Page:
PT Tip of the Month

What is Tommy John Surgery?

Tommy John surgery is a reconstructive surgery of the ulnar collateral ligament (UCL) of the elbow. The surgery is named after pitcher Tommy John, who was the first professional athlete to successfully undergo the surgery in 1974. Prior to the surgery, a UCL tear was almost always career ending for a pitcher, but the surgery has successfully saved many careers, including Tommy John's, as he went on to win 164 more games. In a recent study, 30 out of 31 patients were able to return to their previous level of competition after receiving the surgery.

Role of the UCL

The UCL is a ligament on the inside of the elbow that prevents the ulna (forearm) from separating from the humerus(upper arm). During the pitching motion, a high load is placed the ligament and with repeated throwing, it is possible for this ligament to become frayed or torn. When the ligament is torn, a pitcher will lose stability at the elbow causing his pitch location to suffer and his velocity to decrease. In addition to pitchers, other athletes prone to UCL tears are javelin throwers, tennis players, lacrosse players, and golfers.

 

The surgery

There are many ways to perform Tommy John surgery, but the general goal is to reconstruct the ligament in the elbow. A surgeon will usually start by removing a tendon from the patient’s forearm or hamstring. After drilling holes into the ulna and the humerus, he will then use this tendon to tie the bones together. As with any surgery, there is a small chance of complications, since there are many tendons, blood vessels and nerves located in and around the elbow. Another possible complication is a loss of full elbow straightening, however this can often be fixed with good rehab, and even if the elbow loses some motion, the athlete may not necessarily lose strength or function.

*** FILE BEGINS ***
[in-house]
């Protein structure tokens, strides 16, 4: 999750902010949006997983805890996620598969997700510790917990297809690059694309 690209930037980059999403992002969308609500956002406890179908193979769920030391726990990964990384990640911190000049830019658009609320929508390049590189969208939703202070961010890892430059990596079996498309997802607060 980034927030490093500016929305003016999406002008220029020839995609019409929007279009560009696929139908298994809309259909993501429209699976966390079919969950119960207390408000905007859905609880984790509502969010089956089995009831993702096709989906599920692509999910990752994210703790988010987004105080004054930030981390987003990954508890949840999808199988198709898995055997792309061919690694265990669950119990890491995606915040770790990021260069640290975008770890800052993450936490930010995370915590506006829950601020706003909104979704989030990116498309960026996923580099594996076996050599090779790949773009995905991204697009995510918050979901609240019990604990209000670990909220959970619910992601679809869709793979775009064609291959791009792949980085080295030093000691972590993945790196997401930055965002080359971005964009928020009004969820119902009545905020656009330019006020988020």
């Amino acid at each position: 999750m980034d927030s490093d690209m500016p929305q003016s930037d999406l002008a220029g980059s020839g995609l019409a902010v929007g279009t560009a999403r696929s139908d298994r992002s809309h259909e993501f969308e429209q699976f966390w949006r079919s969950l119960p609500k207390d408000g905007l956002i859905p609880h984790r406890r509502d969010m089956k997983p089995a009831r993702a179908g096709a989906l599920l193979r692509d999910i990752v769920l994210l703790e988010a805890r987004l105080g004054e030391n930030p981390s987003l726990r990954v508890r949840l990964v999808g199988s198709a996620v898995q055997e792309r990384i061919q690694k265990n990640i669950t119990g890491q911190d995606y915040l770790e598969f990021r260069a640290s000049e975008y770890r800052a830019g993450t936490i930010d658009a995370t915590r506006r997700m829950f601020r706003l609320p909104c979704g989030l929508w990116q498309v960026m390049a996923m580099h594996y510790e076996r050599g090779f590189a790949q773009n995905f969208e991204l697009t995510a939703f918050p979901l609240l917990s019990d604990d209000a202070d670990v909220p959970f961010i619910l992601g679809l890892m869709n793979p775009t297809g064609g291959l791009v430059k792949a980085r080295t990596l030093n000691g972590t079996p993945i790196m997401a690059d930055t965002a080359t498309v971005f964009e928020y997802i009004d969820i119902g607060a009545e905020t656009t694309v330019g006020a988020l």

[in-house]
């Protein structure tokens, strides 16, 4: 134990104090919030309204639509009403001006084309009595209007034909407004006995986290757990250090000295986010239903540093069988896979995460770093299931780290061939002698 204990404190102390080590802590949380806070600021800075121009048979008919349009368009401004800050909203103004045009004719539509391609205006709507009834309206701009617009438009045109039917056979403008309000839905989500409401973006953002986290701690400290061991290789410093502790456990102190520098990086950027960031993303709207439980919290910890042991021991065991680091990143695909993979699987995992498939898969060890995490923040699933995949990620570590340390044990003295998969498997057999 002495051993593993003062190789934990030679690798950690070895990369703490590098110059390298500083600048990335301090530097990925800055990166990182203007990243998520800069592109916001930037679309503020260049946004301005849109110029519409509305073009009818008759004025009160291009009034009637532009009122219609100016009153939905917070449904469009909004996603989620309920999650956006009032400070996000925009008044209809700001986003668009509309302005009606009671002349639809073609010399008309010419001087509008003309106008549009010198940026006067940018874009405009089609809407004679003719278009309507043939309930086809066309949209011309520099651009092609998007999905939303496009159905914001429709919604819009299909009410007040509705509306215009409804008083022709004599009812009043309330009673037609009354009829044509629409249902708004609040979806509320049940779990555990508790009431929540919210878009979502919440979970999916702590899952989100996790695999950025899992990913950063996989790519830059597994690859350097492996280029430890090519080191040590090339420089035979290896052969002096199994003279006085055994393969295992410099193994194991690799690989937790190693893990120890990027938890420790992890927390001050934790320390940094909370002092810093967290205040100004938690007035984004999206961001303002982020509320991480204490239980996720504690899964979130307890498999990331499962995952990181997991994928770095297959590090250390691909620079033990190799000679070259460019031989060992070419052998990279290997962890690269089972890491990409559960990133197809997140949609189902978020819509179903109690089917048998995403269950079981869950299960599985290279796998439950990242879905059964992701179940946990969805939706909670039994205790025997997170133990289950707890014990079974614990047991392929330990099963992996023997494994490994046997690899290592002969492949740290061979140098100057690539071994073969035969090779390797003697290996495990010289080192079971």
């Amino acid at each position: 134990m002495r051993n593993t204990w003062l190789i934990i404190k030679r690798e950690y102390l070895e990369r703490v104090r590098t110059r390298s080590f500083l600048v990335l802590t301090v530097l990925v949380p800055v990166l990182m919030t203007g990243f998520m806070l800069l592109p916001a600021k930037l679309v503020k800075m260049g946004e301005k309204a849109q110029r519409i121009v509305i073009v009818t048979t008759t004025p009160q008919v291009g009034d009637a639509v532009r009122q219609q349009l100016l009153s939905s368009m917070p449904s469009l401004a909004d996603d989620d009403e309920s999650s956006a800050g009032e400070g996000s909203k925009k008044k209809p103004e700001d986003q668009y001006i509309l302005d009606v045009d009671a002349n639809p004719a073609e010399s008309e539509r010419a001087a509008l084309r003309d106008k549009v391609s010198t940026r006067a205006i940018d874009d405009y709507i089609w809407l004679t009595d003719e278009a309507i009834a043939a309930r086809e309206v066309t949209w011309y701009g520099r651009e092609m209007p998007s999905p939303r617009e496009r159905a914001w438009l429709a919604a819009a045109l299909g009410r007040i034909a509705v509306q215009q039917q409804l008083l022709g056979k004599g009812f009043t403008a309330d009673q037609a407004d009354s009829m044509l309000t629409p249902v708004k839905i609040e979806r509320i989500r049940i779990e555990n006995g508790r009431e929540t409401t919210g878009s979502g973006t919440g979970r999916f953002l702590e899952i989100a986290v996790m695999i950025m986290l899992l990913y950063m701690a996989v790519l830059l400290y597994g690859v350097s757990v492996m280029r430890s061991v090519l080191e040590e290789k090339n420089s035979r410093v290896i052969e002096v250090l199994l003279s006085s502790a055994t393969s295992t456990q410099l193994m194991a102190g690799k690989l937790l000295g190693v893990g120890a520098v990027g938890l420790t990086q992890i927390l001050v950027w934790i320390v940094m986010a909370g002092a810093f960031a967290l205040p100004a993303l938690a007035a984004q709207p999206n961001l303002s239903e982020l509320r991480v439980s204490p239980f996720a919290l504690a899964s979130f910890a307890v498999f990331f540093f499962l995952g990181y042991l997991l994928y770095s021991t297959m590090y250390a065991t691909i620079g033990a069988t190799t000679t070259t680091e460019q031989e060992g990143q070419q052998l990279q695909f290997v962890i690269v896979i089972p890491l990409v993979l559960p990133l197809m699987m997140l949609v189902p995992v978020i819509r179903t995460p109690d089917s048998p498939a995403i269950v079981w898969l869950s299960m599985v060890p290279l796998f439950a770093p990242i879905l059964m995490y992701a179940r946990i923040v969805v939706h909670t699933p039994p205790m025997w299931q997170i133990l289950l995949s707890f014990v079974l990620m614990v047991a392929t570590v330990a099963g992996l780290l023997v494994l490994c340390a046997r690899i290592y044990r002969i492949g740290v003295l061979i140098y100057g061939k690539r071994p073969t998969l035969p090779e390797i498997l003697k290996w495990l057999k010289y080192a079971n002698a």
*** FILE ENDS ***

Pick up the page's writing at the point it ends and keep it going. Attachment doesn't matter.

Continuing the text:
Recovery

The rehabilitation process after the surgery is long and intensive, usually taking 9-12 months for a full recovery. It often includes stretching, strengthening, plyometrics, and throwing. Immediately after the surgery only passive motion of the elbow and hand gripping exercises will be allowed. Slowly a patient will transition to gentle active motion. Next, a period of 2-4 months will focus on strengthening of the wrist and shoulder, but the patient must be careful to avoid valgus (sideways) forces on the elbow. After about 5 months, light throwing will be allowed, and this will gradually ramp up in both frequency and distance. A pitcher will not usually be able to return to full pitching until about a year after surgery.

Our physical therapists are experienced in the rehabilitation of Tommy John surgery and other elbow pathologies, so if you are experiencing signs and symptoms of elbow pain or will be undergoing Tommy John surgery and would like to be scheduled for a physical therapy evaluation, please contact 617-232-PAIN (7246) for our Brookline office and 617-325-PAIN (7246) for our West Roxbury office.

33 Pond Avenue, Suite 107B Brookline, MA 02445 Tel: (617) 232-PAIN (7246) Fax: (617) 232-5196
1208B VFW Parkway, Suite 202 West Roxbury, MA 02132 Tel: (617) 325-PAIN (7246) Fax: (617) 325-7282